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What is parainfluenza in dogs?

Our Concord veterinarians are available to offer information about canine parainfluenza virus (CPIV), a highly contagious respiratory illness that affects dogs globally. It is crucial to understand the symptoms and causes of parainfluenza in dogs and how to treat it.

What is the parainfluenza virus?

Parainfluenza is a viral infection that causes respiratory symptoms in dogs. It is similar to canine influenza but requires different treatments and vaccinations.

Both are highly contagious and can be found in places with a high density of dogs, such as dog race tracks, shelters, and kennels.

The parainfluenza virus infection is a highly contagious viral lung infection that can cause infectious tracheobronchitis, also known as "kennel cough."

What are the symptoms of parainfluenza in dogs?

The symptoms of canine parainfluenza virus infections are as follows: The severity or intensity of these symptoms may vary depending on the age of the infected dog and the host's immune system.

  • Coughing - This can be either a dry cough or moist and productive (can include blood)
  • Low-grade fever
  • Discharge from the nose - This can be mucus, pus, or even blood
  • Decreased energy
  • Decreased appetite

Note that the virus can be a component of other canine respiratory diseases, most notably kennel cough, bordetella, and canine adenovirus-2.

What are the causes of parainfluenza in dogs?

Parainfluenza is an airborne virus that dogs can contract, especially if they live or spend time with other dogs. It is closely related to canine distemper and shares similar respiratory symptoms, such as a dry, hacking cough and inflammation of the larynx, bronchial tubes, and trachea.

Puppies and older dogs with weakened immune systems are at a higher risk of contracting the virus. Additionally, toy breeds are more susceptible to pneumonia due to the thick secretions produced by throat irritation. After recovery, the virus can linger in a dog's hair for up to two weeks.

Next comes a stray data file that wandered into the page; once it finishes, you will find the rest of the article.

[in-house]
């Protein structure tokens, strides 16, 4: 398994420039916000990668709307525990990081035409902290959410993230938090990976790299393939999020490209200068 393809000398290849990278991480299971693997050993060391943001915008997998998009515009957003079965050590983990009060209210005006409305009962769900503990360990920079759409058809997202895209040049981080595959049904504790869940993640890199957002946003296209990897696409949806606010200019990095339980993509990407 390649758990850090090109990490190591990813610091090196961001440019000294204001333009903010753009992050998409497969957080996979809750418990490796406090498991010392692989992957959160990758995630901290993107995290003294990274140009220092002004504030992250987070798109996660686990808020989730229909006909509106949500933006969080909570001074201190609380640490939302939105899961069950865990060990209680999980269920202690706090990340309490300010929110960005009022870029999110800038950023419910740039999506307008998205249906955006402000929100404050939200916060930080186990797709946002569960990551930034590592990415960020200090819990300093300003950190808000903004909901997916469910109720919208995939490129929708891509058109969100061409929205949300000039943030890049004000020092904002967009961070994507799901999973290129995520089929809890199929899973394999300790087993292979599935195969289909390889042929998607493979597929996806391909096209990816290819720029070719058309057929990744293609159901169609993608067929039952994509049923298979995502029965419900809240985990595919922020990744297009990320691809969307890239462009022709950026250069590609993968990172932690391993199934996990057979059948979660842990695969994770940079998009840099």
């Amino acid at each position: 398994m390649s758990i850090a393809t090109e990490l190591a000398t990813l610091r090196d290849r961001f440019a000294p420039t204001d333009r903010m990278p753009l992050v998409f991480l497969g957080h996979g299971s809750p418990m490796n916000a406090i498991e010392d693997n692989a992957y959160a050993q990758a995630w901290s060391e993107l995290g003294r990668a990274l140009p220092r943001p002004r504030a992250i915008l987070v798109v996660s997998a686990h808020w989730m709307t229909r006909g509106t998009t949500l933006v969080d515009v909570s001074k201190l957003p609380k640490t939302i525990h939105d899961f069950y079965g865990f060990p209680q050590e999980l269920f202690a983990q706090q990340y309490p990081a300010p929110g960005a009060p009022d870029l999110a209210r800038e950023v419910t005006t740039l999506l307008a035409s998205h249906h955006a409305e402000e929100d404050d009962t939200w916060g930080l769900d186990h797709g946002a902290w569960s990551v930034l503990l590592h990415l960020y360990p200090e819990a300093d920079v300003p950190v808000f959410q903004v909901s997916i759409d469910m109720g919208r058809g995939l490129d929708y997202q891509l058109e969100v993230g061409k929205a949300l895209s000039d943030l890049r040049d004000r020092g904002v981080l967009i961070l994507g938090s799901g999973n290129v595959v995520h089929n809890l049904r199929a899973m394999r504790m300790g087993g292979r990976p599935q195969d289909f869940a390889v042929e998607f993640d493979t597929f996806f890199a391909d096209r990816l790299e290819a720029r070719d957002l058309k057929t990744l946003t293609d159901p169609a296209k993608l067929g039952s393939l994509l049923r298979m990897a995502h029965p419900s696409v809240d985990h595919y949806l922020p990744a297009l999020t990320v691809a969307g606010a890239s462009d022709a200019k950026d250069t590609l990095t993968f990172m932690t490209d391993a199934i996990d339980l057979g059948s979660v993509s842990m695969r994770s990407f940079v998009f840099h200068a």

How is parainfluenza diagnosed?

You must provide a detailed history when you take your pet to the vet. The parainfluenza virus can spread quickly in boarding kennels, grooming salons, and other locations where many dogs gather.

It's important to provide information about your pet's activities within two to four weeks before the first appearance of symptoms. Your vet must also know about your pet's health and vaccination history.

Any interactions your pet has had with other dogs, even in different environments, could be important in identifying the source of infection, so please provide as much information as possible.

The veterinarian will perform a physical examination and may conduct tests such as blood tests, cultures, and testing of fluid and tissue samples.

Imaging techniques like radiography (x-ray) may also be used to determine whether there are any masses or parasitic involvement. Once all the test results have been received and analyzed, a treatment plan will be developed and implemented.

How do you treat parainfluenza in dogs?

Your vet is unlikely to recommend hospitalization because the virus is highly contagious to other canines unless the situation is dire. Instead of hospitalization, your veterinarian may make management recommendations, which will most likely include the following:

  • Recommendations for healthy eating, hygiene, and nursing care
  • Recommendations for corrective action for any environmental factors suspected of being contributors
  • Cough suppressants containing codeine derivatives should be used only for long-term, ineffective cough relief.